Cold Spring Storm Expected to Bring Rain, Snow to SoCal

AP Wire Service

LOS ANGELES (AP) – An unusually cold spring storm will bring rainfall to Southern California and snow in the higher elevations, the National Weather Service said.

Shops along trendy Melrose Avenue prepared for what workers described Saturday as the unpredictability of whether storm drains will be able to handle a deluge over a short period of time.

“Sometimes it would flood and sometimes we would get a quick scare depending on how much the water would start to rise,” boutique sales clerk Becky Vayupakparnonde told KCAL-TV in Los Angeles. “But you always have to be on the ball, actually with the sand bags being there.”

A strong low pressure system centered about 350 miles west of the California-Oregon border moved into Northern California on Saturday and was expected to deliver rain late Sunday and into Monday in Southern California, forecasters with the National Weather Service said.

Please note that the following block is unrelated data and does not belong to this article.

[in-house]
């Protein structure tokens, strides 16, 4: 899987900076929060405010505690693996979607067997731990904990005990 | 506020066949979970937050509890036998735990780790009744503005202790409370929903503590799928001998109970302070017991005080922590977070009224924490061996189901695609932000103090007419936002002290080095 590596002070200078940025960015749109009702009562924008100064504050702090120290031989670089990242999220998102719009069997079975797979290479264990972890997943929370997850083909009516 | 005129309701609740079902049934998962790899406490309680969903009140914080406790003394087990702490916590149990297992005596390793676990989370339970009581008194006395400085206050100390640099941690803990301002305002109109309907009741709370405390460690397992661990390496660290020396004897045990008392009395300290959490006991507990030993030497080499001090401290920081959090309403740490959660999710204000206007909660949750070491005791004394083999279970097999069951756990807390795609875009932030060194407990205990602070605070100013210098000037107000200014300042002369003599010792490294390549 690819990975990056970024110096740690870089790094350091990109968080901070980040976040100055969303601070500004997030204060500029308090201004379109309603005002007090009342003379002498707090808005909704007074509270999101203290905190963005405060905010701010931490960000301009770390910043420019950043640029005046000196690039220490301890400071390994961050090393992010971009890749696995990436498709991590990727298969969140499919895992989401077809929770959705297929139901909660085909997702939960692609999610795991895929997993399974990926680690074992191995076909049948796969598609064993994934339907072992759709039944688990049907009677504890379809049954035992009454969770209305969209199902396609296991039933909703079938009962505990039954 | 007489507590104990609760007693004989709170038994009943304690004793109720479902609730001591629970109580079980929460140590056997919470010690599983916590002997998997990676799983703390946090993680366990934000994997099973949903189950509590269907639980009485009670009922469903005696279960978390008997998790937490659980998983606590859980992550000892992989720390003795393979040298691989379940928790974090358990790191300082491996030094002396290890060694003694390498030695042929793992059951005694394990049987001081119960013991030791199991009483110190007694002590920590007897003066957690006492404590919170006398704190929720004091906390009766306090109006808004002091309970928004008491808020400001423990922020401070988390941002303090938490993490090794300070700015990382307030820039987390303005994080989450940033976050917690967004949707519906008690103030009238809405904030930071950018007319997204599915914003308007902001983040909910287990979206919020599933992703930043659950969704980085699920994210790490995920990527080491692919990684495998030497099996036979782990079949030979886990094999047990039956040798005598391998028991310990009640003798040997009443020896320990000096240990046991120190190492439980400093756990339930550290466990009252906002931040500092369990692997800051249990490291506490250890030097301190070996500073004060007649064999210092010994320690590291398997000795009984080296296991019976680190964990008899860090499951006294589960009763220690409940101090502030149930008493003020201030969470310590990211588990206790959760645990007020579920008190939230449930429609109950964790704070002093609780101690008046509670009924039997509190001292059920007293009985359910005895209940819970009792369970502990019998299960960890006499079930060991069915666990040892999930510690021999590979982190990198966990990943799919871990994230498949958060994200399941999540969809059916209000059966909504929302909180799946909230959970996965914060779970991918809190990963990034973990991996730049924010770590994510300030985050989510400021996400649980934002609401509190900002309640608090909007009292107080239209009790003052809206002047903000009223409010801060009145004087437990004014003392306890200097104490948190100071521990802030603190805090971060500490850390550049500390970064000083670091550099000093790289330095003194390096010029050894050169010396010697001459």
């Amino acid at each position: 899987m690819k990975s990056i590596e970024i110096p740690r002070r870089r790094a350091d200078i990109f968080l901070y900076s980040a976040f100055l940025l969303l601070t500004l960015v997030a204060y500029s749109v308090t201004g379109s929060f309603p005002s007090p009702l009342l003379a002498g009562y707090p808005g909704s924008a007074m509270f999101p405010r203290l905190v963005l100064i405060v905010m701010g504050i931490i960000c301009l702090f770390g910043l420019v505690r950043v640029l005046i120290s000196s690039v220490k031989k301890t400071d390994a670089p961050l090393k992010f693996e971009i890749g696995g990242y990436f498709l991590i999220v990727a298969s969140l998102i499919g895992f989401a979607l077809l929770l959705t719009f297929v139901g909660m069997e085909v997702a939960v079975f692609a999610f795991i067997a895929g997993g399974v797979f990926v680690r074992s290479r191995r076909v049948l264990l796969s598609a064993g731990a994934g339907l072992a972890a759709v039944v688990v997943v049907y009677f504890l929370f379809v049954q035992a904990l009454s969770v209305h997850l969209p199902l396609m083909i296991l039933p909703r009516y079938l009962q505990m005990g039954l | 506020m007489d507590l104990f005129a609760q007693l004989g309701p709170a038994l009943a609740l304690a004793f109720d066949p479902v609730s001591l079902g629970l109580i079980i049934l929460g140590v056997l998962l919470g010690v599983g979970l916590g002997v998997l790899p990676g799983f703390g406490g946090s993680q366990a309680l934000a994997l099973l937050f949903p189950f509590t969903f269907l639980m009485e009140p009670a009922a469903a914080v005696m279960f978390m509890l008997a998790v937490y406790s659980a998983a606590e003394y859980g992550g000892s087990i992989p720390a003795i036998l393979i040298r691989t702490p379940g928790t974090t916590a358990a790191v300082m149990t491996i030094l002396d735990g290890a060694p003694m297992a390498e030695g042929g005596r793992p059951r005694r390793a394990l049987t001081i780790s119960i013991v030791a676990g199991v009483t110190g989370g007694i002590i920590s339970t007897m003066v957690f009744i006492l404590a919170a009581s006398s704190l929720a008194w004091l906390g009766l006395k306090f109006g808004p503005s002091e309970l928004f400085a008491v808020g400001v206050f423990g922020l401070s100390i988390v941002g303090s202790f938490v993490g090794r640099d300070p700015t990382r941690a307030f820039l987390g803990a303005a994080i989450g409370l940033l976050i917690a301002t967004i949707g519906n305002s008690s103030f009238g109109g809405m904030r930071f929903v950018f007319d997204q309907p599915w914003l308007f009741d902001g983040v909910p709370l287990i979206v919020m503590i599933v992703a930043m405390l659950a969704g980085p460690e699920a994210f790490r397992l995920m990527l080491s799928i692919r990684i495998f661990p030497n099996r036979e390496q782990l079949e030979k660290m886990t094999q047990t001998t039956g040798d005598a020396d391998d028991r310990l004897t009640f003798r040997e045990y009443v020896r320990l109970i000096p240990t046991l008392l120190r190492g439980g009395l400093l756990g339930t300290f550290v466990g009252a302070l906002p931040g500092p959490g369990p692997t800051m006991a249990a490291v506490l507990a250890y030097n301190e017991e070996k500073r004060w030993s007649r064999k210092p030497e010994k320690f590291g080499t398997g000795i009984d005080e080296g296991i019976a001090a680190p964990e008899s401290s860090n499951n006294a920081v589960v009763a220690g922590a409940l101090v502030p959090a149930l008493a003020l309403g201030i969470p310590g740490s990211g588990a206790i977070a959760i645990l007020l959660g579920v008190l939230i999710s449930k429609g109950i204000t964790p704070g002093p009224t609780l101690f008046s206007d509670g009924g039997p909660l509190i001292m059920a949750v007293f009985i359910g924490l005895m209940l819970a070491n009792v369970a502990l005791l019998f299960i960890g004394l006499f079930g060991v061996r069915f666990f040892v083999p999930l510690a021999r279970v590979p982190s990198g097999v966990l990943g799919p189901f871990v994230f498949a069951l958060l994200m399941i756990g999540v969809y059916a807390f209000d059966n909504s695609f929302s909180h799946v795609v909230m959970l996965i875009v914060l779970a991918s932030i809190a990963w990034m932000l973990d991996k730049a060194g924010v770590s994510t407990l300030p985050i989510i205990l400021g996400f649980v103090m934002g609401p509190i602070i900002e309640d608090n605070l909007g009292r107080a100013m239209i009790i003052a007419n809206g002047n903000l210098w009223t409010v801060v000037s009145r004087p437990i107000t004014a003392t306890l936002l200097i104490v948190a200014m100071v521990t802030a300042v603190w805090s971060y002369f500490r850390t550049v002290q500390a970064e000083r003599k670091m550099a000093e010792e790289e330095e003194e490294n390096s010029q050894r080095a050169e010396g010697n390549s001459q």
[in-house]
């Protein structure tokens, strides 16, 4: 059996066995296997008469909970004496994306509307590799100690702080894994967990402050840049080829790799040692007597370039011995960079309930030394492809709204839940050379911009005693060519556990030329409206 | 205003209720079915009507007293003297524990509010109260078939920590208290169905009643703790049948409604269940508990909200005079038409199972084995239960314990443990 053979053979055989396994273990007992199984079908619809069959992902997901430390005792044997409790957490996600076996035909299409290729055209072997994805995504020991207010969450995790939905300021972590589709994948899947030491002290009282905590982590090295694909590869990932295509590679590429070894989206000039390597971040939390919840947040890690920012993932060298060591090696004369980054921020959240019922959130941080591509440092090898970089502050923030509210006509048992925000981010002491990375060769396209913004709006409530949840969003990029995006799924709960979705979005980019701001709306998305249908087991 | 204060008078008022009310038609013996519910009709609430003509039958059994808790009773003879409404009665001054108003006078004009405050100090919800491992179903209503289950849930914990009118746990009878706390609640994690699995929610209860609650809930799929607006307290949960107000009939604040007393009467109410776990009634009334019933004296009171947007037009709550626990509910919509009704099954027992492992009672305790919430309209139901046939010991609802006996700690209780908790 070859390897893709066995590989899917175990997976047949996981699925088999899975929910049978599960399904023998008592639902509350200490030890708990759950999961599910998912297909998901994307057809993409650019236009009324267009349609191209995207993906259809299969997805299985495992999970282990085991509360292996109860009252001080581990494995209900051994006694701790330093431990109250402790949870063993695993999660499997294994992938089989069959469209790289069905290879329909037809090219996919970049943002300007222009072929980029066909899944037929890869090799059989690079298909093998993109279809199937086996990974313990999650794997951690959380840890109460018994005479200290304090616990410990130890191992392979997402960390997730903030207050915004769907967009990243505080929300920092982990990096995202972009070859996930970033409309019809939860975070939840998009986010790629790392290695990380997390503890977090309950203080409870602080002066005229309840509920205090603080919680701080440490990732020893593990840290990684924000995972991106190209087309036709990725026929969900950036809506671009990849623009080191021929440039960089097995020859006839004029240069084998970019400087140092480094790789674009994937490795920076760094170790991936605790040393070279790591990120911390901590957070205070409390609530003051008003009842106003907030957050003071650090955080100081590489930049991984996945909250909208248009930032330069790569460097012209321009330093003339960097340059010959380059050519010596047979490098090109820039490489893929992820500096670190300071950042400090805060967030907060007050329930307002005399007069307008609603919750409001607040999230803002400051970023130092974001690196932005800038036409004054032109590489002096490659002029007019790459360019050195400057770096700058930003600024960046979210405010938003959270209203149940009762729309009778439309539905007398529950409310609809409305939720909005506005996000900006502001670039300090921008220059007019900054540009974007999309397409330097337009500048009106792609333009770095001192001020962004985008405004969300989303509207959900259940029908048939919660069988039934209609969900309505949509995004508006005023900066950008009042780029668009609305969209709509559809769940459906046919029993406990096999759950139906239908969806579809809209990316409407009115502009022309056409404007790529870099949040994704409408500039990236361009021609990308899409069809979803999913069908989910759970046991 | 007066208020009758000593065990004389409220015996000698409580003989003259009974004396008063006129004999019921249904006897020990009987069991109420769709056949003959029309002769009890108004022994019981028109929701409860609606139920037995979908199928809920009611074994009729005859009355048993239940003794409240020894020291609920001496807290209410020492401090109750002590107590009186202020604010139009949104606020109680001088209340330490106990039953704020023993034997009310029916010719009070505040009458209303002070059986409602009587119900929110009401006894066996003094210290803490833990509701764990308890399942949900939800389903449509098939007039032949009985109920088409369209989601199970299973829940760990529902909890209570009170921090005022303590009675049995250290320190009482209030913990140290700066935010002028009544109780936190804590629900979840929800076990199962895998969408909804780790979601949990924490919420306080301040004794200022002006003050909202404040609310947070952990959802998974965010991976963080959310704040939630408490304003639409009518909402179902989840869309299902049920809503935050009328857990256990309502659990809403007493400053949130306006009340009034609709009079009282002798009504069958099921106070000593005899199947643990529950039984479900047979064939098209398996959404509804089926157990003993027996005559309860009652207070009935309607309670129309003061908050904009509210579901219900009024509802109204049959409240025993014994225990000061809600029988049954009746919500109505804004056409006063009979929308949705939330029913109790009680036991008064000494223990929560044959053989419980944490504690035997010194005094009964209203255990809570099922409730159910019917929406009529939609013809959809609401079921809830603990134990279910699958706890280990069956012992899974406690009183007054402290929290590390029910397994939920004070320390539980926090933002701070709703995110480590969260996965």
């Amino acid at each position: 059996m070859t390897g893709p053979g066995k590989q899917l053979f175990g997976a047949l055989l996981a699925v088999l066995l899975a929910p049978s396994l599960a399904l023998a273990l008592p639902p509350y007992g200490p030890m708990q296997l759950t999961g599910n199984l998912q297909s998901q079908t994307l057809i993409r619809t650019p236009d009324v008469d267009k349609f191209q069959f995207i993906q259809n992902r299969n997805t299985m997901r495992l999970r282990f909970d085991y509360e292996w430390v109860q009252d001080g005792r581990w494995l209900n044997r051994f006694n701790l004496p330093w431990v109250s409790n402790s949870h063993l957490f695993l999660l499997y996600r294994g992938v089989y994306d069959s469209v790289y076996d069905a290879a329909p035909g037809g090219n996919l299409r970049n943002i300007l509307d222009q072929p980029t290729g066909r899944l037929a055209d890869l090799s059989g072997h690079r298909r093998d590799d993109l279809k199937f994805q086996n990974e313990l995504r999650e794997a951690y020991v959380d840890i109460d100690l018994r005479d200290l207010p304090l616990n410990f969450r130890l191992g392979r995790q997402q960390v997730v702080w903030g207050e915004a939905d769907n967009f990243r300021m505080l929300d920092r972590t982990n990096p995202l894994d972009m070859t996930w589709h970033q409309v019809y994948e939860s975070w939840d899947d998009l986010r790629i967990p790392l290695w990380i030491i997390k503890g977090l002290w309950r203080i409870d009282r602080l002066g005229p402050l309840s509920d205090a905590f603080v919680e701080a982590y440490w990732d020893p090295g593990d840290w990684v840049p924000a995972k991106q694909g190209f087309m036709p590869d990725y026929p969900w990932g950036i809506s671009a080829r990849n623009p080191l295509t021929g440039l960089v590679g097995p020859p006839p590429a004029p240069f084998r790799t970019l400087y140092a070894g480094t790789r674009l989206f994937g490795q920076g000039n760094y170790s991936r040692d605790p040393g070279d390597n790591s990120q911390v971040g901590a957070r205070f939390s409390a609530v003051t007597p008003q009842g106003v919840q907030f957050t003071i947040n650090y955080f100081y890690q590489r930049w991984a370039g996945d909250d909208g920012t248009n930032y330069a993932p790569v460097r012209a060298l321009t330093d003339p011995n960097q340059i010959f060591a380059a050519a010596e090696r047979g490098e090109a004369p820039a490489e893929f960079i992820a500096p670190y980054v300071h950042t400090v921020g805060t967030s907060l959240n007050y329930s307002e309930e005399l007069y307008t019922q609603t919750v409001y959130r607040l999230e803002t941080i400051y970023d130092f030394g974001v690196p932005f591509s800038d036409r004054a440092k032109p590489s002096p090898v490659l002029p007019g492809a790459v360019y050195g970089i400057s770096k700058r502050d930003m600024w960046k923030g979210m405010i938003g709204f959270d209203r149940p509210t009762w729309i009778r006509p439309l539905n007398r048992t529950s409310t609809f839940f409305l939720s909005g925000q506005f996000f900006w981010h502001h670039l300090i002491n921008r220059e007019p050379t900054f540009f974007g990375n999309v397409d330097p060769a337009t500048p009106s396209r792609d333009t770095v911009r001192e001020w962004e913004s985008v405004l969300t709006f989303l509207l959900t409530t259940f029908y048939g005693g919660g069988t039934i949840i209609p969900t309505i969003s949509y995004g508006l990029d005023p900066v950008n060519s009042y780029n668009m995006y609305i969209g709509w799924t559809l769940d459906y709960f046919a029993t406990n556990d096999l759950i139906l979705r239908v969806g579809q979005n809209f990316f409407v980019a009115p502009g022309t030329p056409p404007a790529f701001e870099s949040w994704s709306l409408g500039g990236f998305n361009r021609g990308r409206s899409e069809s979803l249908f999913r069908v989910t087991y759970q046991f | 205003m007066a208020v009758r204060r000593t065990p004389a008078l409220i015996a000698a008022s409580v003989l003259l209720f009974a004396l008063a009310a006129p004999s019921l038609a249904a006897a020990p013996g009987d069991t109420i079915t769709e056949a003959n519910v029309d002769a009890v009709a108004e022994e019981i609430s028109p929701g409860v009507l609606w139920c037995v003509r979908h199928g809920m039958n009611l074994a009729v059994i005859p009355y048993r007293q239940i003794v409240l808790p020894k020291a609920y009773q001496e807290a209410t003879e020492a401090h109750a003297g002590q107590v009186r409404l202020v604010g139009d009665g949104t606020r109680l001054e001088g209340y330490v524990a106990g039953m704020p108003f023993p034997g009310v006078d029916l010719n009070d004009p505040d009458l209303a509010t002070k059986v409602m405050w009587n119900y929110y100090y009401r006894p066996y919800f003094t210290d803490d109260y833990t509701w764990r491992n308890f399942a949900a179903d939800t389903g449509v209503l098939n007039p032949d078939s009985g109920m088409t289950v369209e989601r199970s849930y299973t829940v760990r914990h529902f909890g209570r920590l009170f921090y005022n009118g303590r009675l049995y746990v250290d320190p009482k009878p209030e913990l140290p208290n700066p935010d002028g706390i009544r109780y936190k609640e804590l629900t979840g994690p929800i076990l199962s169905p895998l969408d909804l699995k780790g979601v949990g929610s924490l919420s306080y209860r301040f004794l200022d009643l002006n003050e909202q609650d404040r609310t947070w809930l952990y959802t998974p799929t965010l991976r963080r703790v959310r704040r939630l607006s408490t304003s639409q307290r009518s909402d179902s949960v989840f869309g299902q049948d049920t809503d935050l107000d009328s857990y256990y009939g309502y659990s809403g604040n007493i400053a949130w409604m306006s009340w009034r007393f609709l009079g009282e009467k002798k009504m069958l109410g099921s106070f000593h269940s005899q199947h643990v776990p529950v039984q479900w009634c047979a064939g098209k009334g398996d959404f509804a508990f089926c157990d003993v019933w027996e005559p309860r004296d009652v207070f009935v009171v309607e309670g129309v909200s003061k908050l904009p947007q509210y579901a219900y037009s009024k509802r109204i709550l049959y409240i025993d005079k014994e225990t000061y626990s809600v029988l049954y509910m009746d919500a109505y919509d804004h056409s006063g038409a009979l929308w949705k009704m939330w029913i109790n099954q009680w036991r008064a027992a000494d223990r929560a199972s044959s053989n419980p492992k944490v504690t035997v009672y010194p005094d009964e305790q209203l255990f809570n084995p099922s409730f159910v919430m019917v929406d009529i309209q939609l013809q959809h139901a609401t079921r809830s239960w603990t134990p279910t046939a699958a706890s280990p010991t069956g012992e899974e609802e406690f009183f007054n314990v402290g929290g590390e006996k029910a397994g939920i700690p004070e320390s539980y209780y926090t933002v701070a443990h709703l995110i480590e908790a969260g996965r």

Rain fell Saturday in parts of Central and Southern California and north of San Francisco.

Light showers were expected Sunday in Los Angeles County. Forecasters predicted the storm would dump about 2 inches to 4 inches of rain through Monday evening in Southern California.

Officials issued a storm watch for the mountains of Santa Barbara, Ventura, Kern and Los Angeles counties that was expected to last through Monday night. Snow levels were expected to drop to about 6,000 feet Sunday and would fall to about 5,000 feet or lower early Monday.

Snow of six to 12 inches was expected by Monday night, with up to 18 inches on higher peaks.

The snow is expected to taper off by late Monday night.

Motorists were cautioned to watch out for storm conditions in the mountains since strong winds could reduce visibility. Snow levels may drop to 4,000 feet Sunday night in Kern County, which could lead to closures of the Grapevine on Interstate 5 and the Tehachapi Pass on Highway 58 during the Monday morning commute.